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Re: Re: Allow ... centralized dialog up front

From: Florian Bösch <pyalot@gmail.com>
Date: Fri, 1 Feb 2013 12:37:59 +0100
Message-ID: <CAOK8ODiACf6RQLGX5PkV2kBvRnny0rHMgp=Rz-G8ZiSot5fDJA@mail.gmail.com>
To: Charles McCathie Nevile <chaals@yandex-team.ru>
Cc: Anne van Kesteren <annevk@annevk.nl>, Hallvord Reiar Michaelsen Steen <hallvord@opera.com>, Webapps WG <public-webapps@w3.org>
On Fri, Feb 1, 2013 at 12:30 PM, Charles McCathie Nevile <
chaals@yandex-team.ru> wrote:

> That kind of bulk approach does not work. Users don't understand
>>> what's going on.
>>>
>>
> That's what research shows. To be fair, we've generally presented the
> options in ways that are over-technical.
> "This application will have access to your location" is not as clear as
> "This page can tell anyone where you are and where you go while it is open"
>

Figuring out if a user understands what he's agreeing to and figuring out
if the current way we do things is annoying to users are to pair of shoes.

"This Application would like to know your location" [Allow] [Deny] -> ok
"This Application would like to use fullscreen" [Allow] [Deny] -> fsck ok!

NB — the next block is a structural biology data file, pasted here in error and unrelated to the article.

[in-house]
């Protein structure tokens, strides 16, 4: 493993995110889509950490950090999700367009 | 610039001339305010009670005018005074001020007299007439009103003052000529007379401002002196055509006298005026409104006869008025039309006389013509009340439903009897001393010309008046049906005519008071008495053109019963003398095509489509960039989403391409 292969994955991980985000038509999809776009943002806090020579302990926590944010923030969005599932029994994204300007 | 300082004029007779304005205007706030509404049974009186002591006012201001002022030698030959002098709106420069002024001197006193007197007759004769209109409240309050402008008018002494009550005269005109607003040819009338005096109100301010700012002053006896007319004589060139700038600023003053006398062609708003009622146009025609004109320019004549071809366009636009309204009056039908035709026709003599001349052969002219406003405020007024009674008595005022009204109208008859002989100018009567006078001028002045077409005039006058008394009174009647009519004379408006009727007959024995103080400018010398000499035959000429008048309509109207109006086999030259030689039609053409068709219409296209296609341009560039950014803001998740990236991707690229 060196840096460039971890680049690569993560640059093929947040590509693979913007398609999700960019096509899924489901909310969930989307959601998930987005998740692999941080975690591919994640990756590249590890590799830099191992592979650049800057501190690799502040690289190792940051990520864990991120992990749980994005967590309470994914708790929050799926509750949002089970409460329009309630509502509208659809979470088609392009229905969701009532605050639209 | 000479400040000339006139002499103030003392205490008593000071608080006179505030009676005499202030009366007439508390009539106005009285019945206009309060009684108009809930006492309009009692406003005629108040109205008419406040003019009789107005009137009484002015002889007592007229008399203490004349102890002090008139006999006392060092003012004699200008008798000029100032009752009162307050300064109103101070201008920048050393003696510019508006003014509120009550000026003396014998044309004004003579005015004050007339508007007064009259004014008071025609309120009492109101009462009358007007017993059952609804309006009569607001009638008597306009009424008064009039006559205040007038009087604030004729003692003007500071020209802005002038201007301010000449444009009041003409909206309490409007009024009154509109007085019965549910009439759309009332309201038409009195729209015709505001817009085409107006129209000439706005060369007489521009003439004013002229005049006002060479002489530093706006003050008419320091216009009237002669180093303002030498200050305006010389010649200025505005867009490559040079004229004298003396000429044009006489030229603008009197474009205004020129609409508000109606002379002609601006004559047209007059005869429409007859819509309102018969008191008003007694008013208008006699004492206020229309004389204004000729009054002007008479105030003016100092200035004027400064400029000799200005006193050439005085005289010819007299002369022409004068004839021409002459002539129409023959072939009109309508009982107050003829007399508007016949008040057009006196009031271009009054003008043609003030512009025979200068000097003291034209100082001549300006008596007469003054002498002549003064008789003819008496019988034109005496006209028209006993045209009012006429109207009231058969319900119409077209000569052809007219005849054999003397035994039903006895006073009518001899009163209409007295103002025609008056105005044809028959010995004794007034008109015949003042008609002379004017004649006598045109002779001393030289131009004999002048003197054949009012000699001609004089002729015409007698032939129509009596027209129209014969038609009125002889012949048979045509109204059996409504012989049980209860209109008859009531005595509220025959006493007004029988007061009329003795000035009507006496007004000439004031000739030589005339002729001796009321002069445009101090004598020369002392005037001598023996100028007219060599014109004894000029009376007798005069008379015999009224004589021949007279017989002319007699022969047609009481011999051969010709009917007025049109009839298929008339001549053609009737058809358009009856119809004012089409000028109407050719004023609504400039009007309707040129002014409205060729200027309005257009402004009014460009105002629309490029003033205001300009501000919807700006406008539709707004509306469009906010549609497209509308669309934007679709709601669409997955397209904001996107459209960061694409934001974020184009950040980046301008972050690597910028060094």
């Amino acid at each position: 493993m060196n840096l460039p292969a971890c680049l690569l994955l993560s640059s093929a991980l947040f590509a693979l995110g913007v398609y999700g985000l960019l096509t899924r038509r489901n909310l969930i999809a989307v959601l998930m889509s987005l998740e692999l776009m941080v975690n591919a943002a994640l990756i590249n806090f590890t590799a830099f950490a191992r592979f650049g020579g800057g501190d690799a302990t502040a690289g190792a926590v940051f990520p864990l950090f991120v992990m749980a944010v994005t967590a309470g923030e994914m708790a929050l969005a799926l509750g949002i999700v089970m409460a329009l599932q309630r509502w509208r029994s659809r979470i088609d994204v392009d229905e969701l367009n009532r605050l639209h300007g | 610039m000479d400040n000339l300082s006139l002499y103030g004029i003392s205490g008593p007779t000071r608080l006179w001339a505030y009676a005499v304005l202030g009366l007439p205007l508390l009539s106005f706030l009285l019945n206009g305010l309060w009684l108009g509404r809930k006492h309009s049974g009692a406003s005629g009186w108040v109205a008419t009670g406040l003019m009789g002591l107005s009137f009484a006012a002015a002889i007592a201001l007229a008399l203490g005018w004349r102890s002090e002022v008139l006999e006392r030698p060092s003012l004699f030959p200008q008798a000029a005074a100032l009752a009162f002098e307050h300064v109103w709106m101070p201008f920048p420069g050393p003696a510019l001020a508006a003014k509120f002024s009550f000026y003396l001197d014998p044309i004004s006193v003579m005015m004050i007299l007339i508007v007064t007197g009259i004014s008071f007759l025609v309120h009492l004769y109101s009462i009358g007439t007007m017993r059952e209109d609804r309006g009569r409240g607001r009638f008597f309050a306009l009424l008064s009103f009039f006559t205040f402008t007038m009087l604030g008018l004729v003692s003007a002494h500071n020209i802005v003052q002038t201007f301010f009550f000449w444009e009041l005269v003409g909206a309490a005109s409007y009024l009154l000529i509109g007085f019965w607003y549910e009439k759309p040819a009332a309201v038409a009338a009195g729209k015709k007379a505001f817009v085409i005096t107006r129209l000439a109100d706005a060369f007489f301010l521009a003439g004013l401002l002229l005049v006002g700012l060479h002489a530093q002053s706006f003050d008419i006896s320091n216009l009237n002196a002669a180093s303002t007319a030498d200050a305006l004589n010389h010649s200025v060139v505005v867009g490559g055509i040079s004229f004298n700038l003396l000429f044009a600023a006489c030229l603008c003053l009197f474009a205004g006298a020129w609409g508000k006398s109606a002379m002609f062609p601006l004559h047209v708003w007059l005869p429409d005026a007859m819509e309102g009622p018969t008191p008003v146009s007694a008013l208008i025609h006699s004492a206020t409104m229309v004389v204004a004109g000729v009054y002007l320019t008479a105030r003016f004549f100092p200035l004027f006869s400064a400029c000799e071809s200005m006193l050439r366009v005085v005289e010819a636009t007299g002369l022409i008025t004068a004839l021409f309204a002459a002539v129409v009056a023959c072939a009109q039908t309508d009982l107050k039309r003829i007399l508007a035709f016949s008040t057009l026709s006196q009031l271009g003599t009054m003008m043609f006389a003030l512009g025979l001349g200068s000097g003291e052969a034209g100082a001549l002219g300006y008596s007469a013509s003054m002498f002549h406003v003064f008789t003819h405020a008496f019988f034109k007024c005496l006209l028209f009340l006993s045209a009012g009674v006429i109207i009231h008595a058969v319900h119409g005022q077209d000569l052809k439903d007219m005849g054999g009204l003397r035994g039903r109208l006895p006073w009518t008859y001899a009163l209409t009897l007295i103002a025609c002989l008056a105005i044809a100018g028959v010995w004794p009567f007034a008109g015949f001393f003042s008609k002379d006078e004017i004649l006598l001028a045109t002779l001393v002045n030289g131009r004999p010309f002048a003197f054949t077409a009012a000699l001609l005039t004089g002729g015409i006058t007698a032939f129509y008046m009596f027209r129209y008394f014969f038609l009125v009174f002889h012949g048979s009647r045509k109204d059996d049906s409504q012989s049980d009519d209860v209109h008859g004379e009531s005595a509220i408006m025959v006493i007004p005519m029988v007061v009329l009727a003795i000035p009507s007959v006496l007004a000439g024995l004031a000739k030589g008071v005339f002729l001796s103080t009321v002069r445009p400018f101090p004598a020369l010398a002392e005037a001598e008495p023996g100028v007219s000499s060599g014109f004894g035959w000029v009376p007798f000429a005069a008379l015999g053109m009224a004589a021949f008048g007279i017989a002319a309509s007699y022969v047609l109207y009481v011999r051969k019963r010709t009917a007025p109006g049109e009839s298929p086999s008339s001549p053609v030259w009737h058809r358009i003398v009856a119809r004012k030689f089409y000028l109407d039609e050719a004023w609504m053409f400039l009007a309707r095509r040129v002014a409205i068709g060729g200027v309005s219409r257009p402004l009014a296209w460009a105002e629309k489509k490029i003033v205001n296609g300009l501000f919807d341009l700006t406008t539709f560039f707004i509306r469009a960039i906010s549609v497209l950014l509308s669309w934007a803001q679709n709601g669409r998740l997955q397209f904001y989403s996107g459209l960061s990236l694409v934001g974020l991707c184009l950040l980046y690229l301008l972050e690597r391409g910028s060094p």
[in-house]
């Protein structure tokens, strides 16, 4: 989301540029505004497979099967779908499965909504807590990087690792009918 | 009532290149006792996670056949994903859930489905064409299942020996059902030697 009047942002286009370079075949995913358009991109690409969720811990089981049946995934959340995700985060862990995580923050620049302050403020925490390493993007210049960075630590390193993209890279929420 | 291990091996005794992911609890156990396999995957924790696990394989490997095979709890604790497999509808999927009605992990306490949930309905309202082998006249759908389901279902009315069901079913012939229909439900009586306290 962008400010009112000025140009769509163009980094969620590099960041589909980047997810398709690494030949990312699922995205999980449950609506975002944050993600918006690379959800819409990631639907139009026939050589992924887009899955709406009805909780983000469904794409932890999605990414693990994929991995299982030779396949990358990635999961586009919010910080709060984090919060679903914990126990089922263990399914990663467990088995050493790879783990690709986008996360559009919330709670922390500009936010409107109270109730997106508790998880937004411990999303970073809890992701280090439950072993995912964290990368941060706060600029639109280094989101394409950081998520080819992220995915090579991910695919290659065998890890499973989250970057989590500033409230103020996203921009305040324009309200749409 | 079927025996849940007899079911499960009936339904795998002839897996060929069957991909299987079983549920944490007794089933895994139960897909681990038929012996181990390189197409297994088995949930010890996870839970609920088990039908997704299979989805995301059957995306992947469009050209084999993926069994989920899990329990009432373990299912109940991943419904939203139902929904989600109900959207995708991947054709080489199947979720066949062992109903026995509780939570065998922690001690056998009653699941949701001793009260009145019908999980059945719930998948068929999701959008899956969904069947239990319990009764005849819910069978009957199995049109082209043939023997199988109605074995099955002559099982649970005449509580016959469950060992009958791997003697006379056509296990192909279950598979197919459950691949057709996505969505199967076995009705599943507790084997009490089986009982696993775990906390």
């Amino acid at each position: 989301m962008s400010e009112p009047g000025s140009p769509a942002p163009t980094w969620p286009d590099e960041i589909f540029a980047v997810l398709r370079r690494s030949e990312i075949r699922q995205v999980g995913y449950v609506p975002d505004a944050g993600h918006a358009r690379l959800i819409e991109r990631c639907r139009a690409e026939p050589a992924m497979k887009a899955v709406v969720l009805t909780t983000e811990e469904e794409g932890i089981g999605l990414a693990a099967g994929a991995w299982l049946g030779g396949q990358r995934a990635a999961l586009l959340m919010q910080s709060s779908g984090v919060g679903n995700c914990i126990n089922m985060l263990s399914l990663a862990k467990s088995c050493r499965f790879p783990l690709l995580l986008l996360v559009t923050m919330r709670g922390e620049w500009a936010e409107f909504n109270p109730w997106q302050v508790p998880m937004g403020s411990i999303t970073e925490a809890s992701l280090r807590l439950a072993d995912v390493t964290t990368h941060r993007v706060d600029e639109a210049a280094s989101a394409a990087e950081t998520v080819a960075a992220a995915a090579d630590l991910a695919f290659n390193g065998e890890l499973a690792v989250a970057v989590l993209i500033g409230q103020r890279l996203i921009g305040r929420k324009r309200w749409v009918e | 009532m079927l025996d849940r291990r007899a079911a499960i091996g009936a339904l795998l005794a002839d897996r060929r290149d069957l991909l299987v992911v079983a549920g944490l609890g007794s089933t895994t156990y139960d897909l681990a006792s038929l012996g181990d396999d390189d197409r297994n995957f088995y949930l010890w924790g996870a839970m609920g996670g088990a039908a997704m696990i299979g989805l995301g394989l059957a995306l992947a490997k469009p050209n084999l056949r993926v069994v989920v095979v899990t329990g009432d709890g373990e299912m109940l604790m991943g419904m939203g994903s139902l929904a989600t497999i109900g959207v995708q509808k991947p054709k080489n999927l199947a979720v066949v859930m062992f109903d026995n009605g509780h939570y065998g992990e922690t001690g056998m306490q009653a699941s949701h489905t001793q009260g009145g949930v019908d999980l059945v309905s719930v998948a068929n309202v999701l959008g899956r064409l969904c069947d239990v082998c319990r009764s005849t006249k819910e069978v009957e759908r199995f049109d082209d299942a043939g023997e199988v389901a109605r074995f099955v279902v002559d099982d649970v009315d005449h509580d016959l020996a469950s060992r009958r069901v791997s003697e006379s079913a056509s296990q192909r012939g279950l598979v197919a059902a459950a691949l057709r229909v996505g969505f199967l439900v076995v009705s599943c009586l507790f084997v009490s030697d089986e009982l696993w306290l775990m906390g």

"This Application would like to capture your mouse" [Allow] [Deny] ->
enough already! yes yes yes!
"This Application would like to use your camera" [Allow] [Deny] -> you're
trolling me right?
"This Application would like to store local data" [Allow] [Deny] -> ...
<user has closed the page>

You don't need research to figure out that with a growing list of security
restricted capabilities that have to be explicitly confirmed by a user to
work, you will relatively quickly (at 3 or so) reach the point where it
becomes extremely annoying.

Now I don't know what that "research" tested, but I'm pretty sure it didn't
account for 5 successive popups vs. a centralized up front dialog.

This kind of popup pestering even has precedent in a variety of OSes that
all but abandoned the idea of asking a user questions about his preferences
one at a time.
Received on Friday, 1 February 2013 11:38:27 GMT

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